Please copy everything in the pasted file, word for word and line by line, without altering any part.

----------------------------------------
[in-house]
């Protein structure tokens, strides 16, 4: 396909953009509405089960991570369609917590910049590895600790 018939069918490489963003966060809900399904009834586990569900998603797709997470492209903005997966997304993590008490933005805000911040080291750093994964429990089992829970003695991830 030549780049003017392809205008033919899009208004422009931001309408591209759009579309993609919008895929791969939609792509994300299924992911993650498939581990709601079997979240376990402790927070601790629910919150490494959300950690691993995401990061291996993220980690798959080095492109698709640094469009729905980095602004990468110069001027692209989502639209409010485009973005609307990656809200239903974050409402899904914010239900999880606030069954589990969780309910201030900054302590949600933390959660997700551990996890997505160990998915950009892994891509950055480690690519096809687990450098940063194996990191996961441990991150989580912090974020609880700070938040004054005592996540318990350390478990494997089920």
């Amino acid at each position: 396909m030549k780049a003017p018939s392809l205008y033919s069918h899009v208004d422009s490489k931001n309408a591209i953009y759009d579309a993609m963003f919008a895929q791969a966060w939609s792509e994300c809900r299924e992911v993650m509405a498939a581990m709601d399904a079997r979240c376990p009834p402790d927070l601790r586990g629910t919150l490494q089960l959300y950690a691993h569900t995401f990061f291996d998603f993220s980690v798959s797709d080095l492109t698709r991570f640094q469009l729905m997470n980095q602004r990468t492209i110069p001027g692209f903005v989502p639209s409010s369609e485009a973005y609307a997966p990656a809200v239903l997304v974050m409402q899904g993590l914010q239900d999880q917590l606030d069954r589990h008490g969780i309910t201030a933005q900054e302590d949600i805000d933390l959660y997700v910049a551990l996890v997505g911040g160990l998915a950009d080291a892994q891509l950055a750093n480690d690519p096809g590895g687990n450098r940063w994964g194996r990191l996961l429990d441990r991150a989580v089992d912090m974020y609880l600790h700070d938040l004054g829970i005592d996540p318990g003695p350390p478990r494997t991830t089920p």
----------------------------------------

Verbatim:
[in-house]
């Protein structure tokens, strides 16, 4: 396909953009509405089960991570369609917590910049590895600790 018939069918490489963003966060809900399904009834586990569900998603797709997470492209903005997966997304993590008490933005805000911040080291750093994964429990089992829970003695991830 030549780049003017392809205008033919899009208004422009931001309408591209759009579309993609919008895929791969939609792509994300299924992911993650498939581990709601079997979240376990402790927070601790629910919150490494959300950690691993995401990061291996993220980690798959080095492109698709640094469009729905980095602004990468110069001027692209989502639209409010485009973005609307990656809200239903974050409402899904914010239900999880606030069954589990969780309910201030900054302590949600933390959660997700551990996890997505160990998915950009892994891509950055480690690519096809687990450098940063194996990191996961441990991150989580912090974020609880700070938040004054005592996540318990350390478990494997089920």
């Amino acid at each position: 396909m030549k780049a003017p018939s392809l205008y033919s069918h899009v208004d422009s490489k931001n309408a591209i953009y759009d579309a993609m963003f919008a895929q791969a966060w939609s792509e994300c809900r299924e992911v993650m509405a498939a581990m709601d399904a079997r979240c376990p009834p402790d927070l601790r586990g629910t919150l490494q089960l959300y950690a691993h569900t995401f990061f291996d998603f993220s980690v798959s797709d080095l492109t698709r991570f640094q469009l729905m997470n980095q602004r990468t492209i110069p001027g692209f903005v989502p639209s409010s369609e485009a973005y609307a997966p990656a809200v239903l997304v974050m409402q899904g993590l914010q239900d999880q917590l606030d069954r589990h008490g969780i309910t201030a933005q900054e302590d949600i805000d933390l959660y997700v910049a551990l996890v997505g911040g160990l998915a950009d080291a892994q891509l950055a750093n480690d690519p096809g590895g687990n450098r940063w994964g194996r990191l996961l429990d441990r991150a989580v089992d912090m974020y609880l600790h700070d938040l004054g829970i005592d996540p318990g003695p350390p478990r494997t991830t089920p």